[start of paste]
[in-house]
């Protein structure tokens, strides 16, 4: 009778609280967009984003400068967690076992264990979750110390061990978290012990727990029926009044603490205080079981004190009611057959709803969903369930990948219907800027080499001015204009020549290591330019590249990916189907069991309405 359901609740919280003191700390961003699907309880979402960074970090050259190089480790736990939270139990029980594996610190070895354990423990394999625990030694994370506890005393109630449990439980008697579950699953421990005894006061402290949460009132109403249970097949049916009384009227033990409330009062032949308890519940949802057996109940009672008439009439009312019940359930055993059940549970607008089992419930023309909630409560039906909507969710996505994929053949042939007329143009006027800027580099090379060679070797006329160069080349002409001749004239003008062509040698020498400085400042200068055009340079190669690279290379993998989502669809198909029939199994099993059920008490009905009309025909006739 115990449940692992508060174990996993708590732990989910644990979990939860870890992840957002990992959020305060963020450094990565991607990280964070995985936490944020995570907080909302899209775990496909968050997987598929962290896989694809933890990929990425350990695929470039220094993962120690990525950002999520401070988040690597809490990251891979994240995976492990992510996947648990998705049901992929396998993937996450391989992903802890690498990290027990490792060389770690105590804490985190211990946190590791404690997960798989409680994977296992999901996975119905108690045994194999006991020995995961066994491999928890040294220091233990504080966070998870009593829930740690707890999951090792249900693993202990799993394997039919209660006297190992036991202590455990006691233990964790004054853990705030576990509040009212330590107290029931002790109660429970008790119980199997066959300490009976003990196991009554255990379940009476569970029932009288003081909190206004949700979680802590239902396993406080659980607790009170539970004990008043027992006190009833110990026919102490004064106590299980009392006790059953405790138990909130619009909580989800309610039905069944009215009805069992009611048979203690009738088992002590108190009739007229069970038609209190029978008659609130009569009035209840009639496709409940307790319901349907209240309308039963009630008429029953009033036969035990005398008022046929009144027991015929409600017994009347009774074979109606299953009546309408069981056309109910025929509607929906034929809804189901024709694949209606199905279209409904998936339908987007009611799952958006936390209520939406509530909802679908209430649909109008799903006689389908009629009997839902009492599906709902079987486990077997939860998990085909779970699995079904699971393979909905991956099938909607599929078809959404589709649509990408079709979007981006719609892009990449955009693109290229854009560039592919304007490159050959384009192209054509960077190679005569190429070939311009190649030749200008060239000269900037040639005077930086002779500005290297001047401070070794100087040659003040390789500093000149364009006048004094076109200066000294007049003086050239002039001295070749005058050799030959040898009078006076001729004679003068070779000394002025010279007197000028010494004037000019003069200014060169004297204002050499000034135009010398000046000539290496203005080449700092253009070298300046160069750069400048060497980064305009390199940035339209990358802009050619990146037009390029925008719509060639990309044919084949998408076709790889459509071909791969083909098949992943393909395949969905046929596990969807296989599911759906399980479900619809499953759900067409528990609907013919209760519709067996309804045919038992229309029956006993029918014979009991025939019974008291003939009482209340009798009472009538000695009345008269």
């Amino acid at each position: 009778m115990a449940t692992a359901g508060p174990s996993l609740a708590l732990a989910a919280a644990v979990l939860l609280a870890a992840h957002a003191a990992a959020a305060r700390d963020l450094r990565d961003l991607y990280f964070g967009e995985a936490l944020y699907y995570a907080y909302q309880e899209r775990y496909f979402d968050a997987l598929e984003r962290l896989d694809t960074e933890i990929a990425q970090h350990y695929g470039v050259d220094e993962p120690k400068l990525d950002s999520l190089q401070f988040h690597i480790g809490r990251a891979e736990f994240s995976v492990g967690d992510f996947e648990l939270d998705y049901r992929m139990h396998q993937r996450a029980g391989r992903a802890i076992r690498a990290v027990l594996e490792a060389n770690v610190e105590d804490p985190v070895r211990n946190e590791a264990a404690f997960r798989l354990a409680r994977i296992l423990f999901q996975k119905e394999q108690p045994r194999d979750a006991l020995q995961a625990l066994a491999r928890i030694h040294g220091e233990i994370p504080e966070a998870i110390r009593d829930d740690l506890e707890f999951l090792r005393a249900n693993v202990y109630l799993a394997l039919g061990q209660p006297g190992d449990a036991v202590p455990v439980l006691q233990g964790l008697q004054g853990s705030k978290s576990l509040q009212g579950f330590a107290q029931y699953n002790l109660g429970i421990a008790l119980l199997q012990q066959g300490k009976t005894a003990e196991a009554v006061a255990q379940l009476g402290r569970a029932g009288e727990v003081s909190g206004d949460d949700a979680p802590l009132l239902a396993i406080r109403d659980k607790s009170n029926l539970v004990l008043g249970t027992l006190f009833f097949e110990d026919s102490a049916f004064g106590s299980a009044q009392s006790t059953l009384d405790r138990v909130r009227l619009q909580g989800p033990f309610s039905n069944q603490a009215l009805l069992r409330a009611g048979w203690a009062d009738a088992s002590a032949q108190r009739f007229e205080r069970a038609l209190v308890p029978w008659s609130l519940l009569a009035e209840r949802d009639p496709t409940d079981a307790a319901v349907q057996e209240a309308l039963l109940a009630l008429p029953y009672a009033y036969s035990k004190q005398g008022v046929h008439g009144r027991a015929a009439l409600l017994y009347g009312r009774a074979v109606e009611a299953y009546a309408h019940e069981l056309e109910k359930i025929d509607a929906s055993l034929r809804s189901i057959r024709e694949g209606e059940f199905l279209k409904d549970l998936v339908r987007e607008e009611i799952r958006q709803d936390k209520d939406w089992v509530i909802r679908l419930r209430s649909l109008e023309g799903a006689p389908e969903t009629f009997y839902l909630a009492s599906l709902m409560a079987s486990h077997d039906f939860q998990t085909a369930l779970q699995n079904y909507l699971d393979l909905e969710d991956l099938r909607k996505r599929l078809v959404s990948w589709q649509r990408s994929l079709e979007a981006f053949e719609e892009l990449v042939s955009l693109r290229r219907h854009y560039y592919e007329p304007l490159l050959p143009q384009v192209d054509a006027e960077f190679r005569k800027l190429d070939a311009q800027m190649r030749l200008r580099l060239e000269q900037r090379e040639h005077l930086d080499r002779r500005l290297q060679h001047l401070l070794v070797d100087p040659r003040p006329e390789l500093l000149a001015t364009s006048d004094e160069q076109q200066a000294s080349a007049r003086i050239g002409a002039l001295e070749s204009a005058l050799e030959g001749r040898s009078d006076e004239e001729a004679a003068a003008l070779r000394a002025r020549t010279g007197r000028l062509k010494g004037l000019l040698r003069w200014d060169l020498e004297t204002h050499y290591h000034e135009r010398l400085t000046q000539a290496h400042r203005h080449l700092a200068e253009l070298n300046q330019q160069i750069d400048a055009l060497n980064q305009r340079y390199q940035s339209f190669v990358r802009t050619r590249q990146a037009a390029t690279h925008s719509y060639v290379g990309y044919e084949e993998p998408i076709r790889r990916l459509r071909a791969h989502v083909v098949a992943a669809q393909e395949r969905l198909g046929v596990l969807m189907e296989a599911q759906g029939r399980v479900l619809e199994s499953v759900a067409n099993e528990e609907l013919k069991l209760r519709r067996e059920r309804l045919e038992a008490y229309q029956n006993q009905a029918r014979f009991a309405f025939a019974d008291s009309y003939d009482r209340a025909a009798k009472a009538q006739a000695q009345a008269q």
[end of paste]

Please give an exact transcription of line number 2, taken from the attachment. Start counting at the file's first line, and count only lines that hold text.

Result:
């Protein structure tokens, strides 16, 4: 009778609280967009984003400068967690076992264990979750110390061990978290012990727990029926009044603490205080079981004190009611057959709803969903369930990948219907800027080499001015204009020549290591330019590249990916189907069991309405 359901609740919280003191700390961003699907309880979402960074970090050259190089480790736990939270139990029980594996610190070895354990423990394999625990030694994370506890005393109630449990439980008697579950699953421990005894006061402290949460009132109403249970097949049916009384009227033990409330009062032949308890519940949802057996109940009672008439009439009312019940359930055993059940549970607008089992419930023309909630409560039906909507969710996505994929053949042939007329143009006027800027580099090379060679070797006329160069080349002409001749004239003008062509040698020498400085400042200068055009340079190669690279290379993998989502669809198909029939199994099993059920008490009905009309025909006739 115990449940692992508060174990996993708590732990989910644990979990939860870890992840957002990992959020305060963020450094990565991607990280964070995985936490944020995570907080909302899209775990496909968050997987598929962290896989694809933890990929990425350990695929470039220094993962120690990525950002999520401070988040690597809490990251891979994240995976492990992510996947648990998705049901992929396998993937996450391989992903802890690498990290027990490792060389770690105590804490985190211990946190590791404690997960798989409680994977296992999901996975119905108690045994194999006991020995995961066994491999928890040294220091233990504080966070998870009593829930740690707890999951090792249900693993202990799993394997039919209660006297190992036991202590455990006691233990964790004054853990705030576990509040009212330590107290029931002790109660429970008790119980199997066959300490009976003990196991009554255990379940009476569970029932009288003081909190206004949700979680802590239902396993406080659980607790009170539970004990008043027992006190009833110990026919102490004064106590299980009392006790059953405790138990909130619009909580989800309610039905069944009215009805069992009611048979203690009738088992002590108190009739007229069970038609209190029978008659609130009569009035209840009639496709409940307790319901349907209240309308039963009630008429029953009033036969035990005398008022046929009144027991015929409600017994009347009774074979109606299953009546309408069981056309109910025929509607929906034929809804189901024709694949209606199905279209409904998936339908987007009611799952958006936390209520939406509530909802679908209430649909109008799903006689389908009629009997839902009492599906709902079987486990077997939860998990085909779970699995079904699971393979909905991956099938909607599929078809959404589709649509990408079709979007981006719609892009990449955009693109290229854009560039592919304007490159050959384009192209054509960077190679005569190429070939311009190649030749200008060239000269900037040639005077930086002779500005290297001047401070070794100087040659003040390789500093000149364009006048004094076109200066000294007049003086050239002039001295070749005058050799030959040898009078006076001729004679003068070779000394002025010279007197000028010494004037000019003069200014060169004297204002050499000034135009010398000046000539290496203005080449700092253009070298300046160069750069400048060497980064305009390199940035339209990358802009050619990146037009390029925008719509060639990309044919084949998408076709790889459509071909791969083909098949992943393909395949969905046929596990969807296989599911759906399980479900619809499953759900067409528990609907013919209760519709067996309804045919038992229309029956006993029918014979009991025939019974008291003939009482209340009798009472009538000695009345008269």